Early this year, Reynolds highlighted another potential obstacle for attracting workers: a lack of affordable housing in rural communities. “Businesses in rural Iowa are growing and hiring,” she told lawmakers in her Condition of the State address, “but the employees they need won’t make the move if there’s no place for their family to call home.” The governor petitioned legislators to double the amount of workforce housing tax credits that are set aside for rural communities, raising the total to $10 million.

While Reynolds touted incentives, a few Iowa lawmakers and business leaders backed disincentives for people who collected unemployment insurance. By making it harder to collect unemployment benefits, they hoped, the state could encourage recipients to find a job instead. Their ideas included instituting a one-week waiting period before applicants could receive benefits, narrowing the eligibility for unemployment compensation and penalizing recipients who applied for jobs they did not qualify for in order to keep their benefits. “We’ve got numerous jobs that are not being filled,” state Sen. Jake Chapman, a Republican, told The Des Moines Register. “So the question as a policymaker is, are these openings due to a lack of a skilled workforce or a lack of desire to fill those jobs?”

In North Dakota, a commission formed by Gov. Doug Burgum came up with specific actions the state could take to expand its workforce. One called for the state to increase the capacity of its nursing programs, so that there would be more nurses to serve rural areas. Another suggested that the state should make it easier for former prisoners to get jobs. The commission also looked to people attached to the armed forces -- spouses and retirees. The state could become more “military friendly” by making it easier for military spouses to get occupational licenses, and it could attract and keep military personnel and their families in the state by eliminating state income taxes for current and retired military members. 

In Hawaii, the high price of housing became a major issue in last year’s race for governor and continues to be a hot topic among state lawmakers. The housing shortage appears to be a main reason that, even though Hawaii has the lowest unemployment rate in the country, its population dropped for each of the last two years, the first back-to-back declines since Hawaii became a state in 1959. The biggest reason for the decline has been people leaving for the mainland. “For many in Hawaii, homeownership has always seemed like a far-fetched dream,” Gov. David Ige, a Democrat, told state legislators. “The high cost of land will always be a significant barrier to making more homes affordable. And on an island with little capacity to expand, demand will always outpace our limited supply. It seems like a no-win situation. Perhaps until now.” Ige wants to allow condo buildings to be built on state-owned property to help alleviate the housing shortage.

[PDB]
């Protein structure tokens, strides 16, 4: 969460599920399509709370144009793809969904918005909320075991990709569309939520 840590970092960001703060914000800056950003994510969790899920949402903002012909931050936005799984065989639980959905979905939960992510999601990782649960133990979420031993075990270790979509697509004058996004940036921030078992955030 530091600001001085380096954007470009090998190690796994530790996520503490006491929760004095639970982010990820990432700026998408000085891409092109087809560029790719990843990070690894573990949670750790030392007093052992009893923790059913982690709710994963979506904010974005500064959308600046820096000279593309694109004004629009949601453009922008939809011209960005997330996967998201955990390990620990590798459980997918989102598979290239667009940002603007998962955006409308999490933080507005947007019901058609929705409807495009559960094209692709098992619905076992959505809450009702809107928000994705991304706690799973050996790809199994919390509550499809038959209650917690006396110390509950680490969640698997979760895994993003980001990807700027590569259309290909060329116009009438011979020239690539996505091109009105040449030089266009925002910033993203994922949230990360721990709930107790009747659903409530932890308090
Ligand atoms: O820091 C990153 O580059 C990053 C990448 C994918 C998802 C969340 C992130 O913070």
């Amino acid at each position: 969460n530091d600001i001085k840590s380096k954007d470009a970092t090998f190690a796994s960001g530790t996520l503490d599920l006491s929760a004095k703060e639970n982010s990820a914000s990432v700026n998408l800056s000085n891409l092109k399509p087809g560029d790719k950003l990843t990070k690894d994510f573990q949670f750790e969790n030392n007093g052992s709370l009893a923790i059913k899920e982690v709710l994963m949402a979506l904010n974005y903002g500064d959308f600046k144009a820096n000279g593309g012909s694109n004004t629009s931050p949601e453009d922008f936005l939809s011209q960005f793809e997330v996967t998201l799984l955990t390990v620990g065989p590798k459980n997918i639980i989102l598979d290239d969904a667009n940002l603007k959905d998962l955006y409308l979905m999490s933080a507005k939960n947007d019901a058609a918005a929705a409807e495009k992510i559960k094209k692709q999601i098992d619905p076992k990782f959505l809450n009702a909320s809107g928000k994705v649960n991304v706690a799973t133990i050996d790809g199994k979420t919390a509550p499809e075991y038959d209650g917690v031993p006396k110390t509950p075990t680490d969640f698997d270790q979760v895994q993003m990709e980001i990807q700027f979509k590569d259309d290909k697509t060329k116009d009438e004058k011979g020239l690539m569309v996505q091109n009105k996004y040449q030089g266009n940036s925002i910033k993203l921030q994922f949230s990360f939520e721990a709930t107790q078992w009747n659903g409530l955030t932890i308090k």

Kim Rueben, a senior fellow in the Urban-Brookings Tax Policy Center, says that how states respond to their labor shortages will depend on the nature of their economy and their demographics. But the good economic conditions also give state officials a rare chance to reconsider their economic strategy. “As unemployment is low, states can think about how they’re trying to grow their economy. They can think about what their incentives are and where they’re trying to go.” States, she says, should take a hard look at the kinds of jobs they’re trying to attract and what they want their economy to be based on. For New Hampshire, that could mean reevaluating whether the state’s long-held strategy of relying on low taxes and a low cost of living to attract businesses will be enough to keep its advantage in the years to come. 

When Taylor Caswell, the commissioner of New Hampshire’s Department of Business and Economic Affairs, pitches his state to companies looking to expand, he emphasizes that the state’s workforce extends beyond its political borders. The southern part of the state, in particular, is closely tied to the greater Boston region. New Hampshire offers potential companies and workers easy access to the city, but with cheaper real estate than the Boston area, less traffic and no personal income tax.

But the exchange goes both ways. When Caswell drives past the Fidelity Investment offices near the New Hampshire town of Merrimack, “the highway is full of red, white and blue license plates,” he says. “Massachusetts plates.” Caswell points out that there are roughly 80,000 residents from other states working in New Hampshire. At the same time, on any given workday there are 115,000 New Hampshire residents that work in another state. The workforce that crosses back and forth is one companies find attractive, he says. Workers have high education levels and, unlike in some other areas of the country, more men and women who live there are participating in the workforce.